What’s your favourite of the three films?

I think the first one Ambushed/Hard Rush was my personal favourite; I got to be a Scottish NED or whatever you want to call it in LA. Playing the bad guy with a sympathetic side is always more fun. Randy Couture was such a lovely guy too and I really hope to work with him again soon.

Yeah, your character was arguably the best of the three in this one…

It’s funny when you edit a film like that you’ve got to try to not obscure too much, from an Executive Producer side. I think one of the biggest hiccups was Blood of Redemption because it had a running total of about 78 minutes, which made it a tad too short.

You’ve recently been back in our home country of Scotland again working with Greg Hemphill on his directorial debut “Gasping”.  Tell us about that?

It was great; it’s with Frankie Boyle as well and in the movie I’m his best mate. He gives up drinking in this flick and he loses his job because he had a drink problem, so I offer him a job to work at a Distillery I owned. So all I’m doing is reminiscing about the days when we used to party and drink. We went to Japan and everywhere else in the world and I’m trying to get him back on the drink. I’m that obnoxious annoying friend who is continuously trying. To be honest with you, Frankie and Greg are some of the funniest guys around so working on that set you’re just laughing all the time. It was also really nice to be back home as I’m always out in LA these days. It was a great opportunity to goback home and do something. The BBC were behind as well which is good.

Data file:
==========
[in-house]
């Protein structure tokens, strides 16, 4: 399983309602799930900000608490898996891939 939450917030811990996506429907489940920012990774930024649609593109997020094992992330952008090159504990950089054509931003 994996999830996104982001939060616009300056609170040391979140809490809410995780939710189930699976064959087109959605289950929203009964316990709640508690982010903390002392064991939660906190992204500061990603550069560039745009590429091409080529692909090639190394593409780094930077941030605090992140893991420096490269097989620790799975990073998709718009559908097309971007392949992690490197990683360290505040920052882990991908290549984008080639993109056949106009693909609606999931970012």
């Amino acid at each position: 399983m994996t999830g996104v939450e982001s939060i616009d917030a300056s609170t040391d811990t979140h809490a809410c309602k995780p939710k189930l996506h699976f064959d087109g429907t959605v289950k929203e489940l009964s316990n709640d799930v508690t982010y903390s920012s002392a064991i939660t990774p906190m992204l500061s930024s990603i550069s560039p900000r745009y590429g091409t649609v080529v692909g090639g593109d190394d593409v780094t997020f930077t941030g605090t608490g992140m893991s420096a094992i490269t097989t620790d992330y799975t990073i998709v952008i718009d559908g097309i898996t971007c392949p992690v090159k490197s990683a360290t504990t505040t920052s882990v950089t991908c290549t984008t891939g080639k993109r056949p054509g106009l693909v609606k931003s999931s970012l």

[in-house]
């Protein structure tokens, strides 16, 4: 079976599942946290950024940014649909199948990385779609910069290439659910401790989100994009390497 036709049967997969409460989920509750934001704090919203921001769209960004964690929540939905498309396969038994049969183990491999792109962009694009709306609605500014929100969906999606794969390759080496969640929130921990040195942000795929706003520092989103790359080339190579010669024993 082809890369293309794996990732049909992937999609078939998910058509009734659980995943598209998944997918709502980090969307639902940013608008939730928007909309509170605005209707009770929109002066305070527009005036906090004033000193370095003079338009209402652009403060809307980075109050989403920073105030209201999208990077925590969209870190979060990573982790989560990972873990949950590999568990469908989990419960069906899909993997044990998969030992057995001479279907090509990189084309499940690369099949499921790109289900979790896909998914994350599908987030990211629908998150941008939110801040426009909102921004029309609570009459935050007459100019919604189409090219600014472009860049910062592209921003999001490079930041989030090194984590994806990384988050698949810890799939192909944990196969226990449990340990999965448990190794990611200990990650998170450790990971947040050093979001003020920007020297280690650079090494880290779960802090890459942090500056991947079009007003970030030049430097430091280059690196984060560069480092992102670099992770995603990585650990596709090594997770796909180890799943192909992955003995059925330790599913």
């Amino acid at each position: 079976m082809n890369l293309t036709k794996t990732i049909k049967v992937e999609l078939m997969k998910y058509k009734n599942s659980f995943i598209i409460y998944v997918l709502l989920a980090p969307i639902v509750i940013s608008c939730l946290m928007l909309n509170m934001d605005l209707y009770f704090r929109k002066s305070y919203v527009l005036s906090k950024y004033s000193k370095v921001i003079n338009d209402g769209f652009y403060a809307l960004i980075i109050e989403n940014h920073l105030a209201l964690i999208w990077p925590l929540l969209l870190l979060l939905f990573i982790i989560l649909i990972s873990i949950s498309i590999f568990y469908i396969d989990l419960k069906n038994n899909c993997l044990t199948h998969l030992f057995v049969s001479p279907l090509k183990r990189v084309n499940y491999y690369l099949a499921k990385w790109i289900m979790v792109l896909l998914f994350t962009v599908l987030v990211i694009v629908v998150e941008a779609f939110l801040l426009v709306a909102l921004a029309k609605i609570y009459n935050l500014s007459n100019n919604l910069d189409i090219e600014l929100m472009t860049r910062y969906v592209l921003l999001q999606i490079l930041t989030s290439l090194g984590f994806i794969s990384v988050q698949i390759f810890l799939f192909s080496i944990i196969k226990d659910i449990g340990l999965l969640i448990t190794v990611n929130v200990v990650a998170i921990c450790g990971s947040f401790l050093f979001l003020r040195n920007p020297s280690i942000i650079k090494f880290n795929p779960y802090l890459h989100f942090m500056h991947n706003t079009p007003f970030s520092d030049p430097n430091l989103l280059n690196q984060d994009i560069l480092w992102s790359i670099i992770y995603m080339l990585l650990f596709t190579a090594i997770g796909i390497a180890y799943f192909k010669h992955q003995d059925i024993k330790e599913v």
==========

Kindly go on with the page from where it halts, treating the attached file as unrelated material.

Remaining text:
So what else are you working on?


I just did a movie in Italy called Janara; it’s a Witch movie and I think I just completed that in May. There’s another movie shooting in October/November and that’s the one with Giorgio we’re trying to do. So we’ll head over to Italy for that but before then we’ll be shooting with James Coyne in September.

I also was Hyde in Mickey Rooney’s last film Jekyll and Hyde where I joined action legend Vernon Wells from Commando. We really clicked on that movie. Finally, I’d would really love a gig on Sons of Anarchy’s last season which has just started shooting now…

Well thanks very much for chatting with us and all the best with the upcoming movies.